Economic growth is projected to gain momentum in 2015 and 2016. Lower energy prices, improving financial conditions, slowing fiscal consolidation, strengthening external demand and a pro-competitive reform agenda should underpin an increase in consumption and export volumes. Stabilising energy prices and euro depreciation will raise the price level, although persistent and significant economic slack will continue to put downward pressure on inflation. However, weak business confidence is still weighing on investment, implying a delayed pick-up in hiring and only a marginal decline in unemployment.
Budget deficit reduction over 2015-16 will be based on spending restraint, while revenues are set to decline, notably social security contributions and corporate taxes. The resulting structural consolidation, including significant savings on interest payments, amounts to 1% of GDP over the two years. While this new structural consolidation path needs to be strictly adhered to if France is to achieve its deficit objectives, the automatic stabilisers should be allowed to play freely to avoid endangering the recovery. At the same time, the government should continue to pursue structural reforms to boost growth and to make it more inclusive.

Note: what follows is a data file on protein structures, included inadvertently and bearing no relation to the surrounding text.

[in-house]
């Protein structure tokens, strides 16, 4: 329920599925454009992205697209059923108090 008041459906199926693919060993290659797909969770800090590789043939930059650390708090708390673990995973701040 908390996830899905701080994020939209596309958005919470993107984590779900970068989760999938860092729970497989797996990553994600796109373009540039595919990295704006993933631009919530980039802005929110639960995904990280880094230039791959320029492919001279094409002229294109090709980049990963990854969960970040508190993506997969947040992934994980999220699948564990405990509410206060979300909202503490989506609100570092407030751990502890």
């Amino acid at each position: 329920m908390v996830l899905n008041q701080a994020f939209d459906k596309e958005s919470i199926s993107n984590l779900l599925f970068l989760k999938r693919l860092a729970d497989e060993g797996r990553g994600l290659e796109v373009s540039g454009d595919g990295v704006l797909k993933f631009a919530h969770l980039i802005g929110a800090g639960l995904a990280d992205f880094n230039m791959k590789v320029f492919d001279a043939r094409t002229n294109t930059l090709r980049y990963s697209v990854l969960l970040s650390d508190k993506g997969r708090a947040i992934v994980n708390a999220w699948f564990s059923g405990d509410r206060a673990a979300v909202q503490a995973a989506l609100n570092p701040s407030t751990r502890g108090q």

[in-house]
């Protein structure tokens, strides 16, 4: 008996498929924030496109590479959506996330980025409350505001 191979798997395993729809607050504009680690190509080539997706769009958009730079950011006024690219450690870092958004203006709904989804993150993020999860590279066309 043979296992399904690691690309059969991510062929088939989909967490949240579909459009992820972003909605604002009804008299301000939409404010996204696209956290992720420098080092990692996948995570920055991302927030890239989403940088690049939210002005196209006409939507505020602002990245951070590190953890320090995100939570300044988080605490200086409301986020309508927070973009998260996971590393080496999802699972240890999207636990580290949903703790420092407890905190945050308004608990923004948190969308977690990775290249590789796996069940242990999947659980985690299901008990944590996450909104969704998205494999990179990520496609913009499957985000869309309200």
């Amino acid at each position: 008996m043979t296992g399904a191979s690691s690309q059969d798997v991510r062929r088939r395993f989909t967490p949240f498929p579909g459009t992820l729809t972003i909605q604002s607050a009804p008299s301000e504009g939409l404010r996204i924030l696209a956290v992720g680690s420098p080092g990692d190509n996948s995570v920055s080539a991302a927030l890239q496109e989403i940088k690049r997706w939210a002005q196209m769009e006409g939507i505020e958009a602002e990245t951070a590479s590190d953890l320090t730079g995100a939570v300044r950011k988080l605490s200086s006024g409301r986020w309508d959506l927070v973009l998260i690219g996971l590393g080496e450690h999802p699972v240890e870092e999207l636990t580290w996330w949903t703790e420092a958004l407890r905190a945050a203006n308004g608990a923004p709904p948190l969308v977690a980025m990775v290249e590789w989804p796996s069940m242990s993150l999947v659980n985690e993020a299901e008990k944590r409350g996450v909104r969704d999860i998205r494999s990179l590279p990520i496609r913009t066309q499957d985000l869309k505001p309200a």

Investment in manufacturing and equipment more generally has been erratic and weak, hardly compensating for the depreciation of existing, and ageing, capital. This low pace of investment puts France’s competitiveness at risk, though business managers foresee a moderate expansion of capital formation in 2015-16, partly boosted by ongoing structural reforms. The contraction in residential investment will ease despite house price decreases and regulatory uncertainty, while public investment will remain weak due to lower transfers from central government to local authorities, where most such outlays are made.